Taken from Nielsen-Massey’s “A Century of Flavor” cookbook, the recipe uses both pure vanilla and almond extracts to add unique flavors to the dessert table. It’s a slightly different recipe from the version I usually make (where the berries rest on a thin layer of almond paste) but the combination of almond, berries and cream is still a winner.

Almond Berry Tart
Almond Berry Tart

Berry Almond Tart

Pastry Dough:
¼ cup (1/2 stick) unsalted butter, softened
½ cup confectioners’ sugar
1 Tbsp. pure vanilla extract
1 egg
1 ¾ cups unbleached all-purpose flour

Almond Cream:
¼ cup (1/2 stick) unsalted butter, softened
½ cup granulated sugar
¼ tsp. pure almond extract
1 egg
¼ cup almond flour (or almonds ground into flour)
3 Tbsp. unbleached all-purpose flour

Sugar Glaze:
1/3 cup sugar
¼ cup water
½ tsp. pure vanilla extract
Vanilla Pastry Cream (recipe below)
Red and blue berries of choice

  1. For the dough, cream the butter, confectioner’s sugar and vanilla extract in a mixing bowl using an electric mixer. Add the egg and beat until smooth. Add the flour gradually, beating on low speed until just incorporated; do not overmix. Shape into a round disk and wrap in plastic wrap. Chill until firm.
  2. Preheat the oven to 350 degrees. Roll the dough to a ¼-inch thickness on a lightly sugared surface, turning over once. Roll the dough up onto the rolling pin, and then place the pin across the tart pan at the center point and unroll the dough. Press the dough into the tart pan and trim the edge by rolling the pin over the pan so the dough falls freely from the edge.
  3. For the almond cream, cream the butter, granulated sugar and almond extract in a mixing bowl using an electric mixer. Add the egg and beat until smooth. Beat in the almond flour and all-purpose flour. Spread evenly over the pastry dough. Bake for 25 to 30 minutes or until the almond cream is golden brown. Cool on a wire rack.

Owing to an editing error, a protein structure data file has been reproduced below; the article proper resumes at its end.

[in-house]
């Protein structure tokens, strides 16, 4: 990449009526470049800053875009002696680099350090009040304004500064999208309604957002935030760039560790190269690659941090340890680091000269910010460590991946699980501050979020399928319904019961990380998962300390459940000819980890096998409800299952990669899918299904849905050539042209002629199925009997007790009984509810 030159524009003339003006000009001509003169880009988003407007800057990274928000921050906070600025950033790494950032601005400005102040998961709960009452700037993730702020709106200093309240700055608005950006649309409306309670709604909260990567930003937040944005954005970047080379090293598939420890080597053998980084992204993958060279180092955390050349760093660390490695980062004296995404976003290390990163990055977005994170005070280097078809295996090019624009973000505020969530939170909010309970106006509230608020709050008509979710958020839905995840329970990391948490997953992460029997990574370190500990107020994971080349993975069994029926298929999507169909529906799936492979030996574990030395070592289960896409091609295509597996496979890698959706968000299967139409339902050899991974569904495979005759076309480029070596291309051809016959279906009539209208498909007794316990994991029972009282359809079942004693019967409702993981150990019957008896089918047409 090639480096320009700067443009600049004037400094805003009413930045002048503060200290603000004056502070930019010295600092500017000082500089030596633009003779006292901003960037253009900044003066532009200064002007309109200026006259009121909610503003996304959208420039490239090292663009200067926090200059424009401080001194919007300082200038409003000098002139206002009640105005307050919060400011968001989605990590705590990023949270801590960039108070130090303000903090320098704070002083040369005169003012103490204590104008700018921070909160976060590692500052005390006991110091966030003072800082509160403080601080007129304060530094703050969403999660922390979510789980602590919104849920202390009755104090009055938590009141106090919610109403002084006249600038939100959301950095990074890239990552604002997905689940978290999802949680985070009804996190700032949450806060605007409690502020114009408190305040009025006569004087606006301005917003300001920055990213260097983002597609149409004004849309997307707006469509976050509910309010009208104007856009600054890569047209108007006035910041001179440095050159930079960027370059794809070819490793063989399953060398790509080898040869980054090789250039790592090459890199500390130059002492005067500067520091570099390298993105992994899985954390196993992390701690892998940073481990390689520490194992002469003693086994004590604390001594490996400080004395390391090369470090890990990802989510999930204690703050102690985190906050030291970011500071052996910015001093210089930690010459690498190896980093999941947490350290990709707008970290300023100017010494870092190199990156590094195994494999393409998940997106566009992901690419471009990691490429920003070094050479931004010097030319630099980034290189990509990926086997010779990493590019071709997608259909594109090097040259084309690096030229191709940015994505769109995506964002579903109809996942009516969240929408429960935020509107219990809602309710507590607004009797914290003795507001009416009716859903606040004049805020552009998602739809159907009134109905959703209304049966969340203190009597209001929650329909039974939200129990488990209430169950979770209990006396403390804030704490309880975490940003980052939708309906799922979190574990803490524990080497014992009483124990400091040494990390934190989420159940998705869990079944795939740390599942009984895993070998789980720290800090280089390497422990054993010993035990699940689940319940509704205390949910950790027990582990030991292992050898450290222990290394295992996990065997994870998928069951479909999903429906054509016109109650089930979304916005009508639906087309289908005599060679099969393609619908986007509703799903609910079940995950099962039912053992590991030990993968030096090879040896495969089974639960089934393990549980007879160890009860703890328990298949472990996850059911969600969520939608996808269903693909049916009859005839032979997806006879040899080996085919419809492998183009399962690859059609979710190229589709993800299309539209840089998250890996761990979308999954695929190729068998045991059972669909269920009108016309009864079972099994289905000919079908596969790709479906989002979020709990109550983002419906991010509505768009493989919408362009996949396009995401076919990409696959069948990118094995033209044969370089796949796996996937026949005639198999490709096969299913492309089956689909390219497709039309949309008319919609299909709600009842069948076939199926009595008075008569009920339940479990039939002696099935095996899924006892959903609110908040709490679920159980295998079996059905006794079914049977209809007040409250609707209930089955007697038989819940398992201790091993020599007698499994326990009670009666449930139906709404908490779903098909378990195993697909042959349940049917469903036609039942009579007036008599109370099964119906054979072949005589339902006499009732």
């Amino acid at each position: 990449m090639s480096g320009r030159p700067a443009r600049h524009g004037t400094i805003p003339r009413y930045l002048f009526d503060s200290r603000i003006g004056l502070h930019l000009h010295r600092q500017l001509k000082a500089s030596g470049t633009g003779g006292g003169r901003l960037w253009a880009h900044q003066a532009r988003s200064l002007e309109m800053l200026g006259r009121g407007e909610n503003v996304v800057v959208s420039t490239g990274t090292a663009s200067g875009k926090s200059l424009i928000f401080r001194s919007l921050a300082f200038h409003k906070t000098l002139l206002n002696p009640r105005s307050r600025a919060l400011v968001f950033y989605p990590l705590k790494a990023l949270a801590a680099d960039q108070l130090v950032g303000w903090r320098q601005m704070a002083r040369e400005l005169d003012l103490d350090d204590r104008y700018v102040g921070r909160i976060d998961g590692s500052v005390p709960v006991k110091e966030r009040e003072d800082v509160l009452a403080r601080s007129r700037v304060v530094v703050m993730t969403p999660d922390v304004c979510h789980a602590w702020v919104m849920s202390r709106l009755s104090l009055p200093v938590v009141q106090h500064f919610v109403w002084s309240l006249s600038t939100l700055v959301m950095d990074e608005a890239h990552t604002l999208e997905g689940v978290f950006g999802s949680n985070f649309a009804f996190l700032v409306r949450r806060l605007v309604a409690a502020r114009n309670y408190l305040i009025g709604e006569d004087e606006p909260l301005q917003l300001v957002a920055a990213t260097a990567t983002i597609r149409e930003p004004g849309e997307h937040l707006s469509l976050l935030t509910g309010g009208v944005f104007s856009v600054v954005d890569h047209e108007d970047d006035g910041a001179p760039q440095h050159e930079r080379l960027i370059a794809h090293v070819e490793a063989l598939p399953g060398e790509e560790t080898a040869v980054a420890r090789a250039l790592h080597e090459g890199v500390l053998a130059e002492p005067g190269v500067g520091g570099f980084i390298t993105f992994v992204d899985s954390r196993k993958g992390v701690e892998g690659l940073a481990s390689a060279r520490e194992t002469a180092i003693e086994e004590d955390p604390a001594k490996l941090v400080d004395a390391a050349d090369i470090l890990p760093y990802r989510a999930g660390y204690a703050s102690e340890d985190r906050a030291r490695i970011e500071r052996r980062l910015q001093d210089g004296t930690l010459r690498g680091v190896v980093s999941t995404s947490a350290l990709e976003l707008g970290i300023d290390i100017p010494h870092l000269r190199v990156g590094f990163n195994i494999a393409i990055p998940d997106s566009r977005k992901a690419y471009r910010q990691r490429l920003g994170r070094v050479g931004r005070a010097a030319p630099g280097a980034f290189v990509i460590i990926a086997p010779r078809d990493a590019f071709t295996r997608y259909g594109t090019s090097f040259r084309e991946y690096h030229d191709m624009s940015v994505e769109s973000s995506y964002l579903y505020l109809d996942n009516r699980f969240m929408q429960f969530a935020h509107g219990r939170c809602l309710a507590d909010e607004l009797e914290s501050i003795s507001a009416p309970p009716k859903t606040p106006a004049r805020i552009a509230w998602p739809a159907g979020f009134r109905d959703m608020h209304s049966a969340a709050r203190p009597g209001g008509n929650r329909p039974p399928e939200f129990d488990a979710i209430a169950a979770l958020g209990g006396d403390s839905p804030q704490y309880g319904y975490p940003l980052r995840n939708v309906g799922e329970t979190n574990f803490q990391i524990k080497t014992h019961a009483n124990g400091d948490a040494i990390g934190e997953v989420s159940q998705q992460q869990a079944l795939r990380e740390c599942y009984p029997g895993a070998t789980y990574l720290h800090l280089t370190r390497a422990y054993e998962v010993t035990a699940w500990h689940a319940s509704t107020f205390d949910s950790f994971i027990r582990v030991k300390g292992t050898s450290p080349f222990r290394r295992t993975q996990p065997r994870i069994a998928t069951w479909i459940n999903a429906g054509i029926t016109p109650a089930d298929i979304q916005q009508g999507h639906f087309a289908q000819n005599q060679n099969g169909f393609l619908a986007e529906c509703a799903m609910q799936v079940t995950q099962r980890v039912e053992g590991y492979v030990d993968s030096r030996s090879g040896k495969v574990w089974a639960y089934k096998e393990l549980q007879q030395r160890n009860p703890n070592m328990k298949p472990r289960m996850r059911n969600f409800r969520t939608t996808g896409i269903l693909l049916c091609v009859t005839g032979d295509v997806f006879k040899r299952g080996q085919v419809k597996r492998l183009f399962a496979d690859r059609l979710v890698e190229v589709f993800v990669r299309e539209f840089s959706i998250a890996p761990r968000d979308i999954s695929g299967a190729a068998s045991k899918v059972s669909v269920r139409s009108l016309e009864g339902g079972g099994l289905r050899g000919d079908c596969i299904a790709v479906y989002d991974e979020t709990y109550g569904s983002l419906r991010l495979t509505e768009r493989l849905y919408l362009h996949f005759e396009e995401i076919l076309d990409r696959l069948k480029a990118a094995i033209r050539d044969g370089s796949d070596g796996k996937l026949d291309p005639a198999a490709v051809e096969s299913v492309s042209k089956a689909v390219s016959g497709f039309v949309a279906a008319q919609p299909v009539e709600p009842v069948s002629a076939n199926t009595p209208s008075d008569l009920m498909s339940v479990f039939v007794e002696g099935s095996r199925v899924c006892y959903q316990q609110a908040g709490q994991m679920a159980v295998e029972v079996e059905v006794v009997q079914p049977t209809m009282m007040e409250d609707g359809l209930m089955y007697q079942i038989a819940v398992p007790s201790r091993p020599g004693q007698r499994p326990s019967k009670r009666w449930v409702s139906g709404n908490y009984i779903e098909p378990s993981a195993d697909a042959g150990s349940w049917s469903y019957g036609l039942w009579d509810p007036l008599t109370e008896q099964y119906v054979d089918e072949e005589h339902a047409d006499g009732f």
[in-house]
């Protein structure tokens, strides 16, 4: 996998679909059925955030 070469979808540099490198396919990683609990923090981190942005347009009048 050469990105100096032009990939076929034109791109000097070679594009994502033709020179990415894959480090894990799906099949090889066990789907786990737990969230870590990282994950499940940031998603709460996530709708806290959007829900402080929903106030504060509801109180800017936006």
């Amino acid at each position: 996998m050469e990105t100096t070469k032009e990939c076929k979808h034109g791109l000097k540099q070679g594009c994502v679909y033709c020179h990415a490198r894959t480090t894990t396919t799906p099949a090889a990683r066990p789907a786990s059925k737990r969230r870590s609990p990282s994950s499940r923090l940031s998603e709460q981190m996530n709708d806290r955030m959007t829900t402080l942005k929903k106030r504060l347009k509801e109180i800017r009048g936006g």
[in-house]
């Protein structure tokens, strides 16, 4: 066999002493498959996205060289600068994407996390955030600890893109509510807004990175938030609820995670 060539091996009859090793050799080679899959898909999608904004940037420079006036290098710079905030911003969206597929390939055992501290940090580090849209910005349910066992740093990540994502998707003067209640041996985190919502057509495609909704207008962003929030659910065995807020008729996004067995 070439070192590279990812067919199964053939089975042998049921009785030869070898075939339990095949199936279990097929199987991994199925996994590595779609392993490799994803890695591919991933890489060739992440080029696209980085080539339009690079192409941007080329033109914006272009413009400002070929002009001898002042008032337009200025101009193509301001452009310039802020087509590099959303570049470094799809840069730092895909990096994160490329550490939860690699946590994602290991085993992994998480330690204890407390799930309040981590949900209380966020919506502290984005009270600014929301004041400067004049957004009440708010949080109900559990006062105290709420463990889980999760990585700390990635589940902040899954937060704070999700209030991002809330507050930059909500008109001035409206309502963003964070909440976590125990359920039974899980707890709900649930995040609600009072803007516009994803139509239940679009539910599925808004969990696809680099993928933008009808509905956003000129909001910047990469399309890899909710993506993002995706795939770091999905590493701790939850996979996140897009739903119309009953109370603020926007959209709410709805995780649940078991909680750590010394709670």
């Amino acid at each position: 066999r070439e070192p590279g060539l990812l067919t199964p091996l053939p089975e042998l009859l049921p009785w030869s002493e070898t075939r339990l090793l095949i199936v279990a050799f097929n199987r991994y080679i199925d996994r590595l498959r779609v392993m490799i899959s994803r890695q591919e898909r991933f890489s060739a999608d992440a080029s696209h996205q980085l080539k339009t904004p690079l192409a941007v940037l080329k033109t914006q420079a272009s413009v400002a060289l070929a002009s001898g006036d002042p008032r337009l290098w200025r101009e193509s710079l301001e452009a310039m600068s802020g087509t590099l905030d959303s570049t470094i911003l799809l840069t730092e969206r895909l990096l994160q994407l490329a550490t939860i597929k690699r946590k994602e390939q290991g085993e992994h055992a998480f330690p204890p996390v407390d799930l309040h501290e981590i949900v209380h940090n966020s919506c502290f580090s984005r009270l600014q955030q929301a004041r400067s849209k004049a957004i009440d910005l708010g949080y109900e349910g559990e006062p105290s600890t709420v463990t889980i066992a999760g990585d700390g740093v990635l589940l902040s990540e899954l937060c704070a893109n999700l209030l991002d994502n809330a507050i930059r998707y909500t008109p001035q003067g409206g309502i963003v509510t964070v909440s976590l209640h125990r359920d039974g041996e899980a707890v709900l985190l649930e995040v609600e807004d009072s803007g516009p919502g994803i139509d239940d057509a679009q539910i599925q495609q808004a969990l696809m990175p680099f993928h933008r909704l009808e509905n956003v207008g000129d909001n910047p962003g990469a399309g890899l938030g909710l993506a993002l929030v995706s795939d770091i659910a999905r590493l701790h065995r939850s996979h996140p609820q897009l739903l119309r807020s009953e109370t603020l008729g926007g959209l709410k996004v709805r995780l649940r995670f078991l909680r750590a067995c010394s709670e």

4. For the glaze, combine the granulated sugar, water and vanilla extract in a saucepan. Cook over medium heat until slightly thickened, stirring occasionally. Let stand until cooled.
  5. To assemble, spread Vanilla Pastry Cream over the baked Almond Cream. Arrange the berries over the pastry cream. Brush the Sugar Glaze generously over the fruit. Chill until ready to serve.

 Vanilla Pastry Cream

2/3 cup sugar
1 egg
3 egg yolks
1 tsp. pure vanilla extract
2 ½ Tbsp. cornstarch
1 ½ cups whole milk
1/3 cup sugar
2 Tbsp. butter, softened

  1. Whisk 2/3 cup sugar, the egg, egg yolks, vanilla extract and cornstarch in a bowl. Cook the milk and 1/3 cup sugar in a saucepan over medium-low heat until foam rises, stirring constantly. Remove from heat.
  2. Temper the eggs with the hot milk mixture. Pour the egg mixture into the saucepan. Cook over low heat until the pastry cream reaches 160 degrees and becomes thick, stirring constantly. Remove from the heat and whisk in the butter. Spread over parchment paper to cool.

I recently shared my secrets for great marinating – finding just the right balance of flavors and soaking time to make your meat melt in your mouth. But one ingredient I neglected to throw into the mix was fruit juice.

I’ve often added a splash of orange, lemon or lime juice to make seafood sing or salad dressings dance. They work beautifully in both cases, so why not try them in marinades, too? You get some great flavors naturally, without all of the added sugar and sodium bottled sauces often bring to the table.

Citrus, apple, grape and even more exotic tropical juices all make excellent marinade bases, but with so many flavors to choose from the choices are plentiful.

To get you started, here’s a quick barbecue recipe using good ol’ Welch’s …

Tangy Grape Barbecue Sauce

1/4 cup cider vinegar
1/2 cup Welch’s 100% Grape Juice made with Concord grapes
1/2 cup Welch’s 100% White Grape Juice made with Niagara grapes
1 cup canned tomatoes, crushed, diced or pureed
3 Tbsp. packed brown sugar
1 Tbsp. Worcestershire sauce
1 Tbsp. tomato paste
1 tsp. hot pepper sauce
2 Tbsp. chopped garlic

  1. Combine all ingredients in a medium size saucepan and bring to a boil over medium heat.
  2. Reduce the heat and simmer for 20 minutes, stirring frequently. Remove from the heat and cool slightly before using.